Libya and Niger – Locust swarms, Tuareg mercenaries and Saadi Gaddafi.(Updated 22nd January 2013)
Swarms of the voracious Desert Locust have recently been found in northern Niger. They arrived there from infestations reported in January 2012 in southwest Libya, near the ancient Tuareg city of Ghat.
In a normal year Libya would have been able to control most of the swarms and prevent their movement southwards. However its capacity to monitor and control locusts has collapsed because trained personnel and equipment vanished during the civil war.
The locusts may have moved southwards from one insecure area to another. In northern Mali a Tuareg rebellion, strengthened by returning mercenaries after Gadaffi’s defeat, was hijacked by the militant Islamic group called ‘Ansar Dine’. There is now no local authority there, and certainly no one left with the experience and equipment to control Desert Locust infestations.
Some of the Gadaffi’s Tuareg mercenaries had been recruited from Niger to which they have returned bringing with them large quantities of arms and ammunition. So far Niger has dealt with its potentially rebellious Tuareg population more skilfully than neighbouring Mali; perhaps because the new president, Mahamadou Issoufou, has appointed a Tuareg, Brigi Rafini, as prime minister.
There are further threats to Niger arising out of Libya’s current problems. Prior to the Libyan uprising, the country hosted approximately one million African workers. Many were employed in construction, garbage collection, domestic work and other low-wage jobs. Unskilled Niger workers are no longer remitting part of their wages to their families and are returning home, adding more needy mouths to the already impoverished population.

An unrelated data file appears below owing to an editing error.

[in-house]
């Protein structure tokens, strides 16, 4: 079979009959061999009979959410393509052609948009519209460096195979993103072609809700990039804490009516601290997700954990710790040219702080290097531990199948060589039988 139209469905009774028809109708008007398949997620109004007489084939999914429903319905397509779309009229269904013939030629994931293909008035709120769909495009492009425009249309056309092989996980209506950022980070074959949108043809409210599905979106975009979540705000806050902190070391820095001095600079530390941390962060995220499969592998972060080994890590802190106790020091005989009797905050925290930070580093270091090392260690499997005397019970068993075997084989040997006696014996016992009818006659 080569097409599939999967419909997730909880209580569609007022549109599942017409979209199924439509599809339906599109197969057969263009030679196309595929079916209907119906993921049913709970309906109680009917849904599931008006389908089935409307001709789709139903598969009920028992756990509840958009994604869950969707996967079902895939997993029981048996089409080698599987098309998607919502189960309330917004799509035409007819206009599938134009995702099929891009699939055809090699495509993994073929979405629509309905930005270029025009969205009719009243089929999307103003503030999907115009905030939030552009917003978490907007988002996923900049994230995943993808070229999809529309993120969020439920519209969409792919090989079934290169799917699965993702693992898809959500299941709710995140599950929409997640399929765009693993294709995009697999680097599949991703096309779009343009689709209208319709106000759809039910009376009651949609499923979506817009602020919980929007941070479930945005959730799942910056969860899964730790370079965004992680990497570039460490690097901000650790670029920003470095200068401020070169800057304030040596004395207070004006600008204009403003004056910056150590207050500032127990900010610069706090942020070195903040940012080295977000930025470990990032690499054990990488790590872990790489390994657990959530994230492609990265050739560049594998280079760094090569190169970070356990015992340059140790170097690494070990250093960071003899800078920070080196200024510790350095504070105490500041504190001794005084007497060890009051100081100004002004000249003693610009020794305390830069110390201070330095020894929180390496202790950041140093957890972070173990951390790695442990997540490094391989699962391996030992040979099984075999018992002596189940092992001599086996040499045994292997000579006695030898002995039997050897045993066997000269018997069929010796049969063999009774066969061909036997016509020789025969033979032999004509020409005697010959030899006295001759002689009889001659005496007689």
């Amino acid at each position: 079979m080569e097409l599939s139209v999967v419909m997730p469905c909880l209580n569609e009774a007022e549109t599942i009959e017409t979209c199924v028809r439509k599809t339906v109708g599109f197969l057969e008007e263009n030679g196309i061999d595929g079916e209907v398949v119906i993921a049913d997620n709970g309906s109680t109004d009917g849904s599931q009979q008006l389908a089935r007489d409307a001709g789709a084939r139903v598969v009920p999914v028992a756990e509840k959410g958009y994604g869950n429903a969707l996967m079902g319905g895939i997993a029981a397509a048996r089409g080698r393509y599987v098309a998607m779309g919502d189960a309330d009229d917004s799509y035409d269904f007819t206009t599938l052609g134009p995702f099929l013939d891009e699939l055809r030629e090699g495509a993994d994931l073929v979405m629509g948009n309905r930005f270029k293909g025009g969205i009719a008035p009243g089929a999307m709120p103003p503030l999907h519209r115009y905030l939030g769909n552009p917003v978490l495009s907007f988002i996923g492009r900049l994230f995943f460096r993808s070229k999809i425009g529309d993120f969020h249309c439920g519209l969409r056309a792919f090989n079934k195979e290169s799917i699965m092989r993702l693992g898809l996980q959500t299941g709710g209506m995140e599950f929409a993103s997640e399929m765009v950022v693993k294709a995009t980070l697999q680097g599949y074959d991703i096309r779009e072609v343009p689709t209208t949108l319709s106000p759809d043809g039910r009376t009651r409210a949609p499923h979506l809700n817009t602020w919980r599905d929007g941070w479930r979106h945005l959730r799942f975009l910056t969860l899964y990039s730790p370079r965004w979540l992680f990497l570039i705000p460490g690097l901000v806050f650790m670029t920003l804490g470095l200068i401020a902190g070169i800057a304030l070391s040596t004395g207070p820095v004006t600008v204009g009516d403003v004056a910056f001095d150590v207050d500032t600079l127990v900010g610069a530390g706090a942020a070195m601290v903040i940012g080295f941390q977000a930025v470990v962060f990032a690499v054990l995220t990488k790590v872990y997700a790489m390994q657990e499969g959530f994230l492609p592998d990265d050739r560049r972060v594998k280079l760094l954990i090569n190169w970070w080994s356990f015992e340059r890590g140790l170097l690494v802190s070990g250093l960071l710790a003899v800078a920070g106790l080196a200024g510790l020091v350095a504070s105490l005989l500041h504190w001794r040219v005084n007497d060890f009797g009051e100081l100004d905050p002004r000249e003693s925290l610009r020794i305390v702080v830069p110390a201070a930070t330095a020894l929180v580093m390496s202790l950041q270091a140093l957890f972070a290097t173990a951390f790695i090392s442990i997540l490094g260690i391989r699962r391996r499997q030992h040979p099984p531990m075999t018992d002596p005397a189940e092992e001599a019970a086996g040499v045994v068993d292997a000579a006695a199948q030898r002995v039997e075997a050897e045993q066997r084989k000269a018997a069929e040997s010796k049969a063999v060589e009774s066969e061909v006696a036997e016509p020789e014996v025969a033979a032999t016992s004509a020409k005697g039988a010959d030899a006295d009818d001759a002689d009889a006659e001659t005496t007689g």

There is one further disconcerting aspect to this. A number of workers from Niger have been imprisoned by Libyan militias which believe them to have been Gadaffi’s mercenaries. The treatment of some of them is reported to be brutal and the International Organisation for Migration is working to get them released. Until the Libya government is able to assert control over the many armed militias the treatment of these prisoners, and others from Chad and Mali, will continue to cause unease.
Niger is also harbouring Gaddafi’s playboy son, Saadi, who is wanted in Libya to answer number of charges. He is said to have escaped there with the assistance of a colourful and loquacious body-guard from New Zealand who claims to have been trained by the Australian army and who is busy seeking publicity for his exploits in Canada. So far Niger has refused to return Saadi Gadaffi to Libya for trail.
Update 22nd January 2013
The colourful and loquacious body-guard appears to be in a spot of bother in Canada at the moment according to the Libya Herald:
John oakes (First posted on Gaddafi’s Afrcan Legacy)